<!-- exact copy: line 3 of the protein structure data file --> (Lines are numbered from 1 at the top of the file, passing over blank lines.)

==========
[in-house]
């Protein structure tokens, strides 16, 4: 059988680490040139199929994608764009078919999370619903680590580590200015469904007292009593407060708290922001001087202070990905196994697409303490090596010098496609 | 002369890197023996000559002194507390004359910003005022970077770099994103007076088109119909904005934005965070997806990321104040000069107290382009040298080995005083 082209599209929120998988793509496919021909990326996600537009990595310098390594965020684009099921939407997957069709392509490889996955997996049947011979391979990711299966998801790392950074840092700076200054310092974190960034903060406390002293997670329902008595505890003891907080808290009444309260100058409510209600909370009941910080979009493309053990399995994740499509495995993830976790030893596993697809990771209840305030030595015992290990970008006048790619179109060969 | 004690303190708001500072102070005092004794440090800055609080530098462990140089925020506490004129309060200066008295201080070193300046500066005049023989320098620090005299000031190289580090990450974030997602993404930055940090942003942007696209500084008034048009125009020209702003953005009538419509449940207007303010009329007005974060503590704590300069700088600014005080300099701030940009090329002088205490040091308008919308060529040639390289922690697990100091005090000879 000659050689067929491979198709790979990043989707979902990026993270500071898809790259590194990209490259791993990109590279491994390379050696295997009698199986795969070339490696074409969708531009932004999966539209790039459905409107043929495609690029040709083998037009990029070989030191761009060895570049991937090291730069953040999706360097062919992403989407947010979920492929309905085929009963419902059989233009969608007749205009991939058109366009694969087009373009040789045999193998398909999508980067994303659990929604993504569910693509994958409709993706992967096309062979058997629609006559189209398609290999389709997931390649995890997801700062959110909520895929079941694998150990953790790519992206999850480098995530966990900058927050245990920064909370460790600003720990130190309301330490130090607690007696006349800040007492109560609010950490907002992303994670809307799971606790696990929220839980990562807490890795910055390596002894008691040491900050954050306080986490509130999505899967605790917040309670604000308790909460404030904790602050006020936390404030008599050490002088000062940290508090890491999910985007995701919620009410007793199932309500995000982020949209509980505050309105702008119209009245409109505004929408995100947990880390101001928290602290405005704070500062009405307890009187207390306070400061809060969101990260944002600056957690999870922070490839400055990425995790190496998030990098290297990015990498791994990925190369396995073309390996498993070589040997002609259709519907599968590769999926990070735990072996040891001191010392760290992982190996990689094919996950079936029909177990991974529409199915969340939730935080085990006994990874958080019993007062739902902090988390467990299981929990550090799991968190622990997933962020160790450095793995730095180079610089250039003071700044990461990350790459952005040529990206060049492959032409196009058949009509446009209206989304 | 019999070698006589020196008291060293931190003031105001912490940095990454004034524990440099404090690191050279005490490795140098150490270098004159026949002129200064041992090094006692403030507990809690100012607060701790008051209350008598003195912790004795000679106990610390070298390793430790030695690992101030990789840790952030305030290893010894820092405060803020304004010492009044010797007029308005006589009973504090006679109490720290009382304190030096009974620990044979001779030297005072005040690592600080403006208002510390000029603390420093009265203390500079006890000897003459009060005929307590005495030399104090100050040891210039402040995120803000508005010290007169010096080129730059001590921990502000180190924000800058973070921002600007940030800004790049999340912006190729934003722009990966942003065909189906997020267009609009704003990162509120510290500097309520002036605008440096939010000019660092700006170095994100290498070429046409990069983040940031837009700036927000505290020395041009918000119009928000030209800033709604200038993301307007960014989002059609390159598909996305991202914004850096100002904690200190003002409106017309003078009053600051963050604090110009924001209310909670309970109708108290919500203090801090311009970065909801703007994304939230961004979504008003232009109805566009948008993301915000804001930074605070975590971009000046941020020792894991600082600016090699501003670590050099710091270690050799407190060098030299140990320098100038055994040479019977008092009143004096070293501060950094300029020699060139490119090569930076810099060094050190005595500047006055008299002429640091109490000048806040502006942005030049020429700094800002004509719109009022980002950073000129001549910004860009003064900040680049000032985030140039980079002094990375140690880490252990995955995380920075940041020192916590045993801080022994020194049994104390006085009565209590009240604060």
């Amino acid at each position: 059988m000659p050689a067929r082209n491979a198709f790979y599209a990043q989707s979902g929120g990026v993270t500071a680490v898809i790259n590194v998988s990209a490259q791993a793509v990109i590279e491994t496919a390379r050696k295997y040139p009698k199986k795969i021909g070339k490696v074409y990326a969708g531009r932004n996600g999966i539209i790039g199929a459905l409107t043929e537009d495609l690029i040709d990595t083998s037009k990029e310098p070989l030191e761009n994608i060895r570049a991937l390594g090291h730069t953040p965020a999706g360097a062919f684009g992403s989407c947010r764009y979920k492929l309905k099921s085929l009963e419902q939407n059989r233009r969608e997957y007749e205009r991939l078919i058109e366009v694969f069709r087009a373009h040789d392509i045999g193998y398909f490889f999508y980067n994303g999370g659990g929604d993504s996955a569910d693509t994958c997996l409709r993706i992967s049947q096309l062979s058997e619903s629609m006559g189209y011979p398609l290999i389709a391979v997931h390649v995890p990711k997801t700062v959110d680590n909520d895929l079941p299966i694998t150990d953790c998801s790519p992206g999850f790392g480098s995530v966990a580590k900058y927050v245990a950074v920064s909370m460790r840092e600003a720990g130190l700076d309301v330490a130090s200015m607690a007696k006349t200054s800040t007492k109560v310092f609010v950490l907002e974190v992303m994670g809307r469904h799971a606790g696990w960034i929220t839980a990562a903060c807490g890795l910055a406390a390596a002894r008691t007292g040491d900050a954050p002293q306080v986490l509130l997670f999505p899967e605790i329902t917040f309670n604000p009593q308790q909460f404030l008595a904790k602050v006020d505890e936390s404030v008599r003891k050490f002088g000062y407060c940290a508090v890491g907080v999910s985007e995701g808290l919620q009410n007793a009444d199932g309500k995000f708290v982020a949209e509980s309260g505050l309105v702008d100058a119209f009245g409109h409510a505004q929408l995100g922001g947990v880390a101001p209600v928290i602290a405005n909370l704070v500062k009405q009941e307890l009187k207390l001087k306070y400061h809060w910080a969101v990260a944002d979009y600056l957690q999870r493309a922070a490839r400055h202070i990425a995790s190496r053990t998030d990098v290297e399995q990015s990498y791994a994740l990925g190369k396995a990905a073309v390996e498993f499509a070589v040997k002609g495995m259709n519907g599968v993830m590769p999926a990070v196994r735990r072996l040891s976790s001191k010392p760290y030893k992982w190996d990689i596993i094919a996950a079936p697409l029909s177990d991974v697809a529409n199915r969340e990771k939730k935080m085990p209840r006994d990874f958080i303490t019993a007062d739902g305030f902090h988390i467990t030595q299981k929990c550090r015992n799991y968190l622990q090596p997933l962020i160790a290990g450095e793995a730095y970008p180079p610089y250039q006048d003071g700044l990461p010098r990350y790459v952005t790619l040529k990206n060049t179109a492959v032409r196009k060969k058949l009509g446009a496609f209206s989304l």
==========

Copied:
């Amino acid at each position: 059988m000659p050689a067929r082209n491979a198709f790979y599209a990043q989707s979902g929120g990026v993270t500071a680490v898809i790259n590194v998988s990209a490259q791993a793509v990109i590279e491994t496919a390379r050696k295997y040139p009698k199986k795969i021909g070339k490696v074409y990326a969708g531009r932004n996600g999966i539209i790039g199929a459905l409107t043929e537009d495609l690029i040709d990595t083998s037009k990029e310098p070989l030191e761009n994608i060895r570049a991937l390594g090291h730069t953040p965020a999706g360097a062919f684009g992403s989407c947010r764009y979920k492929l309905k099921s085929l009963e419902q939407n059989r233009r969608e997957y007749e205009r991939l078919i058109e366009v694969f069709r087009a373009h040789d392509i045999g193998y398909f490889f999508y980067n994303g999370g659990g929604d993504s996955a569910d693509t994958c997996l409709r993706i992967s049947q096309l062979s058997e619903s629609m006559g189209y011979p398609l290999i389709a391979v997931h390649v995890p990711k997801t700062v959110d680590n909520d895929l079941p299966i694998t150990d953790c998801s790519p992206g999850f790392g480098s995530v966990a580590k900058y927050v245990a950074v920064s909370m460790r840092e600003a720990g130190l700076d309301v330490a130090s200015m607690a007696k006349t200054s800040t007492k109560v310092f609010v950490l907002e974190v992303m994670g809307r469904h799971a606790g696990w960034i929220t839980a990562a903060c807490g890795l910055a406390a390596a002894r008691t007292g040491d900050a954050p002293q306080v986490l509130l997670f999505p899967e605790i329902t917040f309670n604000p009593q308790q909460f404030l008595a904790k602050v006020d505890e936390s404030v008599r003891k050490f002088g000062y407060c940290a508090v890491g907080v999910s985007e995701g808290l919620q009410n007793a009444d199932g309500k995000f708290v982020a949209e509980s309260g505050l309105v702008d100058a119209f009245g409109h409510a505004q929408l995100g922001g947990v880390a101001p209600v928290i602290a405005n909370l704070v500062k009405q009941e307890l009187k207390l001087k306070y400061h809060w910080a969101v990260a944002d979009y600056l957690q999870r493309a922070a490839r400055h202070i990425a995790s190496r053990t998030d990098v290297e399995q990015s990498y791994a994740l990925g190369k396995a990905a073309v390996e498993f499509a070589v040997k002609g495995m259709n519907g599968v993830m590769p999926a990070v196994r735990r072996l040891s976790s001191k010392p760290y030893k992982w190996d990689i596993i094919a996950a079936p697409l029909s177990d991974v697809a529409n199915r969340e990771k939730k935080m085990p209840r006994d990874f958080i303490t019993a007062d739902g305030f902090h988390i467990t030595q299981k929990c550090r015992n799991y968190l622990q090596p997933l962020i160790a290990g450095e793995a730095y970008p180079p610089y250039q006048d003071g700044l990461p010098r990350y790459v952005t790619l040529k990206n060049t179109a492959v032409r196009k060969k058949l009509g446009a496609f209206s989304l």